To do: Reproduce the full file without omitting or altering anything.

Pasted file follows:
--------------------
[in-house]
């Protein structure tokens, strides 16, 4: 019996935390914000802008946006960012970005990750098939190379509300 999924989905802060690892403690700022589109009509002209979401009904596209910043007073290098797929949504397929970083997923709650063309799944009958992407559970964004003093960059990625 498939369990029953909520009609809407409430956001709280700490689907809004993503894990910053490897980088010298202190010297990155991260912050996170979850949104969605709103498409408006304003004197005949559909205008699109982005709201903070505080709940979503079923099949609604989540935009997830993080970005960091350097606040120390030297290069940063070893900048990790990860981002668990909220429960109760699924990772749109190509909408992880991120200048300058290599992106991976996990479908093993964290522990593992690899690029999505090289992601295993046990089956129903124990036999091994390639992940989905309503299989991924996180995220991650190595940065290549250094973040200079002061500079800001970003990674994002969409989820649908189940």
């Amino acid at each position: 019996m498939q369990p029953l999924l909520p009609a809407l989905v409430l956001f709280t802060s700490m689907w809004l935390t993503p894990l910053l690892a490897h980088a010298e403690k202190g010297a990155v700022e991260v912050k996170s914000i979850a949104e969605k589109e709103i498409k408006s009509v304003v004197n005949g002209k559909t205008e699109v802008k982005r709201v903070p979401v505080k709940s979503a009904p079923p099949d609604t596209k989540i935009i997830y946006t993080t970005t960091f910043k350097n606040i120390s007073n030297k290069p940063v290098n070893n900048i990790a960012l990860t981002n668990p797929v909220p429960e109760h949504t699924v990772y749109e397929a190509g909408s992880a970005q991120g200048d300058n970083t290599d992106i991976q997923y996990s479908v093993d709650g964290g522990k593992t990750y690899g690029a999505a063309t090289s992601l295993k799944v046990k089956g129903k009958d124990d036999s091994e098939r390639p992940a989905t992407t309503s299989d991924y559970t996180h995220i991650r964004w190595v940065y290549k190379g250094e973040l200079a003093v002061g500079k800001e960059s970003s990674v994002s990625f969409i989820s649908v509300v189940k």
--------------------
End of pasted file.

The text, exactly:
[in-house]
């Protein structure tokens, strides 16, 4: 019996935390914000802008946006960012970005990750098939190379509300 999924989905802060690892403690700022589109009509002209979401009904596209910043007073290098797929949504397929970083997923709650063309799944009958992407559970964004003093960059990625 498939369990029953909520009609809407409430956001709280700490689907809004993503894990910053490897980088010298202190010297990155991260912050996170979850949104969605709103498409408006304003004197005949559909205008699109982005709201903070505080709940979503079923099949609604989540935009997830993080970005960091350097606040120390030297290069940063070893900048990790990860981002668990909220429960109760699924990772749109190509909408992880991120200048300058290599992106991976996990479908093993964290522990593992690899690029999505090289992601295993046990089956129903124990036999091994390639992940989905309503299989991924996180995220991650190595940065290549250094973040200079002061500079800001970003990674994002969409989820649908189940």
């Amino acid at each position: 019996m498939q369990p029953l999924l909520p009609a809407l989905v409430l956001f709280t802060s700490m689907w809004l935390t993503p894990l910053l690892a490897h980088a010298e403690k202190g010297a990155v700022e991260v912050k996170s914000i979850a949104e969605k589109e709103i498409k408006s009509v304003v004197n005949g002209k559909t205008e699109v802008k982005r709201v903070p979401v505080k709940s979503a009904p079923p099949d609604t596209k989540i935009i997830y946006t993080t970005t960091f910043k350097n606040i120390s007073n030297k290069p940063v290098n070893n900048i990790a960012l990860t981002n668990p797929v909220p429960e109760h949504t699924v990772y749109e397929a190509g909408s992880a970005q991120g200048d300058n970083t290599d992106i991976q997923y996990s479908v093993d709650g964290g522990k593992t990750y690899g690029a999505a063309t090289s992601l295993k799944v046990k089956g129903k009958d124990d036999s091994e098939r390639p992940a989905t992407t309503s299989d991924y559970t996180h995220i991650r964004w190595v940065y290549k190379g250094e973040l200079a003093v002061g500079k800001e960059s970003s990674v994002s990625f969409i989820s649908v509300v189940k």